ancestors eat alkaline foods

Did our ancestors really eat mostly alkaline foods?

Pawel Malczewski
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Short summary

Contrary to what the supporters of the alkaline diet believe, between 40%-50% of people before the agricultural revolution had a net acid-producing diet. For a quick answer click here.

Explanation

This myth question is related to the alkaline diet’s main argument, that alkaline foods promote health while acid-forming foods cause many modern day diseases. I will answer this myth from that perspective.

Accordingly to the supporters of the alkaline diet, our hunter-gatherer ancestors consumed a diet  that consisted primarily of alkaline foods. These claims are partially based on a 2002 study which estimated that 87% of humans before agriculture ate alkaline foods. (1)Sebastian A, Frassetto LA, Sellmeyer DE, Merriam RL, Morris RC Jr. Estimation of the net acid load of the diet of ancestral preagricultural Homo sapiens and their hominid ancestors. Am J Clin Nutr. 2002 Dec;76(6):1308-16. Available here.

One of the arguments that follows this result is that modern day diseases, such as cardiovascular disease, type 2 diabetes, obesity, various cancers, bone diseases and autoimmune diseases, were virtually absent in hunter-gatherer societies thanks to the alkaline diet.

Is this estimate and the resulting conclusion correct?

In the light of the latest results of most recent studies, the answer is no.

A recent (2010) large study that investigated 229 worldwide historically hunter-gatherer societies, revealed that  between 40%-50%, and not 13%, of the diets consumed by the pre-agriculture populations were net acid-producing. (2)Strohle A, Hahn A, Sebastian A. Estimation of the diet-dependent net acid load in 229 worldwide historically studied hunter-gatherer societies. Am J Clin Nutr February 2010. vol. 91 no. 2 406-412. Available here.

The most recent studies show that the diet largely depended on where each particular population lived, which, in turn, was determined by the latitude and the ecologic environment. (3)Strohle A, Hahn A, Sebastian A. Latitude, local ecology, and hunter-gatherer dietary acid load: implications from evolutionary ecology. Am J Clin Nutr October 2010. vol. 92 no. 4 940-945. Available here.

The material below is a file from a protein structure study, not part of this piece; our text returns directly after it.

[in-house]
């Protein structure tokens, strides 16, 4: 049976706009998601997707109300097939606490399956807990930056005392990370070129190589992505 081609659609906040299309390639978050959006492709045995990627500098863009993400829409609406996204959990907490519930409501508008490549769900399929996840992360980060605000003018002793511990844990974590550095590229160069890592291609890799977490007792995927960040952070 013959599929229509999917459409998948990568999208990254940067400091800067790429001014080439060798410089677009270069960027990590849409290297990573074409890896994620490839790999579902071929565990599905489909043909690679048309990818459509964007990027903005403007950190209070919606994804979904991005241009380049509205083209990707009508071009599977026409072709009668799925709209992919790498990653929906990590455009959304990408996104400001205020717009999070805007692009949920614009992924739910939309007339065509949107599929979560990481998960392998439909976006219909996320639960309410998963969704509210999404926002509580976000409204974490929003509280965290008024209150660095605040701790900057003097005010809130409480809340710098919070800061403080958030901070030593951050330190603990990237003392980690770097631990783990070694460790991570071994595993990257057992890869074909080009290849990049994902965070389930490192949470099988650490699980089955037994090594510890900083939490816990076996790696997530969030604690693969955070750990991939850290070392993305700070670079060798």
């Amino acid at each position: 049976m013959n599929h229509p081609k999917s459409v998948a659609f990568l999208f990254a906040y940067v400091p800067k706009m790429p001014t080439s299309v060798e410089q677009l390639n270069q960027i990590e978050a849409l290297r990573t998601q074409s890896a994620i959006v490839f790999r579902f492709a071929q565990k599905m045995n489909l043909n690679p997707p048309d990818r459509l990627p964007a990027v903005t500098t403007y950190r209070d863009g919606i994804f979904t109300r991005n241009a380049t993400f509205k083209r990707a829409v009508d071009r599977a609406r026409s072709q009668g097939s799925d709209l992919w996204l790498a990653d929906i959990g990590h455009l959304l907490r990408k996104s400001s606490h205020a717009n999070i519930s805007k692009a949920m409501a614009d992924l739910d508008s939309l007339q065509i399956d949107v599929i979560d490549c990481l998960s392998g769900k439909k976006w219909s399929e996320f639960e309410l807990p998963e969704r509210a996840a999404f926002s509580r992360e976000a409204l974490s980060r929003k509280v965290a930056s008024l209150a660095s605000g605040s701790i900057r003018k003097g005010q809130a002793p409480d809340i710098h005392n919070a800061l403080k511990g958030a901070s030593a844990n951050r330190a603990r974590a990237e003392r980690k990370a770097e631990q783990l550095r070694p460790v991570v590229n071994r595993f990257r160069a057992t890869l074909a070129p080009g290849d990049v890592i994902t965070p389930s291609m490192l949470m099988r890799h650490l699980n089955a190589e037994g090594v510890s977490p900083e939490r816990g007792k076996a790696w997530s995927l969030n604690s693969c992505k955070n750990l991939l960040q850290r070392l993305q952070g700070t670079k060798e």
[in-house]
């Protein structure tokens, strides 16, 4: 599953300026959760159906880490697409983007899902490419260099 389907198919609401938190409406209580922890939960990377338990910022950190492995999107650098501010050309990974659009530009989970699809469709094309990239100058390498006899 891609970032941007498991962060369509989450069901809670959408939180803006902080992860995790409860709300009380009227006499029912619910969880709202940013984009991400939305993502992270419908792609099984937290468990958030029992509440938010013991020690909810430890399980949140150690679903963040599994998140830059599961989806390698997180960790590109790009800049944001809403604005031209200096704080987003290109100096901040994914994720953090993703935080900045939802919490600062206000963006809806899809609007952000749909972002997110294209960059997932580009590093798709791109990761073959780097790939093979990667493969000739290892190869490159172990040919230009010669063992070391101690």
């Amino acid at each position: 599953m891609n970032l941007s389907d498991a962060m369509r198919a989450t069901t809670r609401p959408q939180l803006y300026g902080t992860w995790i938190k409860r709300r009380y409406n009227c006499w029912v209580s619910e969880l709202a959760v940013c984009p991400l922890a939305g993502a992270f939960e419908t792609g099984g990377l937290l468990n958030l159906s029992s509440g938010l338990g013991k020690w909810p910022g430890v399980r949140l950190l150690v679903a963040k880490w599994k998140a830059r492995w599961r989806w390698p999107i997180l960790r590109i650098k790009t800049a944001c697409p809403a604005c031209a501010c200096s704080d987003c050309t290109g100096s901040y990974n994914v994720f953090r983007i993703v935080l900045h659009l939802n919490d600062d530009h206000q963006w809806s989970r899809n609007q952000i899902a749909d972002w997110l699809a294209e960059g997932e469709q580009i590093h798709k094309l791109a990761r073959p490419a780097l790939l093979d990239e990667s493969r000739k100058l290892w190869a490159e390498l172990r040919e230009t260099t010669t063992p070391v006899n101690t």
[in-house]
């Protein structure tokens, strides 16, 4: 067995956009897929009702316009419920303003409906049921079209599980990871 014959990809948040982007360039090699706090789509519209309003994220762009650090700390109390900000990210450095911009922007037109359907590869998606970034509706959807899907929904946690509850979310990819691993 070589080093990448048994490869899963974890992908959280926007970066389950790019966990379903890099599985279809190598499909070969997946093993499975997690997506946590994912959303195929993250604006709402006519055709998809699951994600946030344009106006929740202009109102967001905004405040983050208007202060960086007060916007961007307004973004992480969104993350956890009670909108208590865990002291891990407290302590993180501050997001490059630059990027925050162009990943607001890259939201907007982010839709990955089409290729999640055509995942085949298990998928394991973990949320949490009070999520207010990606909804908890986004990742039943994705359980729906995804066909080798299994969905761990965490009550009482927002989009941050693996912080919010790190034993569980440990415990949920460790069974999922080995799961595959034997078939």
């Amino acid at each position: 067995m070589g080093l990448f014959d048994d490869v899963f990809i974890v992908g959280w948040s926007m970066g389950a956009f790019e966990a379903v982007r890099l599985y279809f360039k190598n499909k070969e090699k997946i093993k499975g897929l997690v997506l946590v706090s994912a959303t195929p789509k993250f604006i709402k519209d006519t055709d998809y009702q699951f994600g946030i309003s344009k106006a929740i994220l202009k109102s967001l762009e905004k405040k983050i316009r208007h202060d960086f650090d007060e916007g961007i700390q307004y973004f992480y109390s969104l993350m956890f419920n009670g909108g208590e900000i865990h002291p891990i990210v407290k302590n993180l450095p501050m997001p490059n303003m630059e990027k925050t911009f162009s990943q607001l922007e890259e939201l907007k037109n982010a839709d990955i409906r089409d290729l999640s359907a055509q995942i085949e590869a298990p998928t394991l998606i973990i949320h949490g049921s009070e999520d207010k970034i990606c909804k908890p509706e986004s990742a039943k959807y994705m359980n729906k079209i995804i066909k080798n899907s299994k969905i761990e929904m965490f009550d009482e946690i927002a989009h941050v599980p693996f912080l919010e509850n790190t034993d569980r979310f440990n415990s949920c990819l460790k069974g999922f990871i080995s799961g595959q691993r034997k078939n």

Scientists found that in higher latitudes, the net-acid producing diet was more common. Above 40o, for example, the diet was predominantly net-acid producing while below that level they were more base-producing.

In addition to the latitude, the ecological environment was another important factor. Acid-producing diets were more common in the northern areas (tundra and coniferous forest), temperate grasslands or tropical rainforests while other regions were base-producing.

Conclusion

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About half of the hunters-gatherer populations were on an acid-ash diet and another half were on an alkaline diet. This contradicts the recent theories that attributed the absence of modern society’s diseases in ancient societies to a mostly exclusive alkaline diet. The diets weren’t mostly alkaline.

References   [ + ]

1. Sebastian A, Frassetto LA, Sellmeyer DE, Merriam RL, Morris RC Jr. Estimation of the net acid load of the diet of ancestral preagricultural Homo sapiens and their hominid ancestors. Am J Clin Nutr. 2002 Dec;76(6):1308-16. Available here.
2. Strohle A, Hahn A, Sebastian A. Estimation of the diet-dependent net acid load in 229 worldwide historically studied hunter-gatherer societies. Am J Clin Nutr February 2010. vol. 91 no. 2 406-412. Available here.
3. Strohle A, Hahn A, Sebastian A. Latitude, local ecology, and hunter-gatherer dietary acid load: implications from evolutionary ecology. Am J Clin Nutr October 2010. vol. 92 no. 4 940-945. Available here.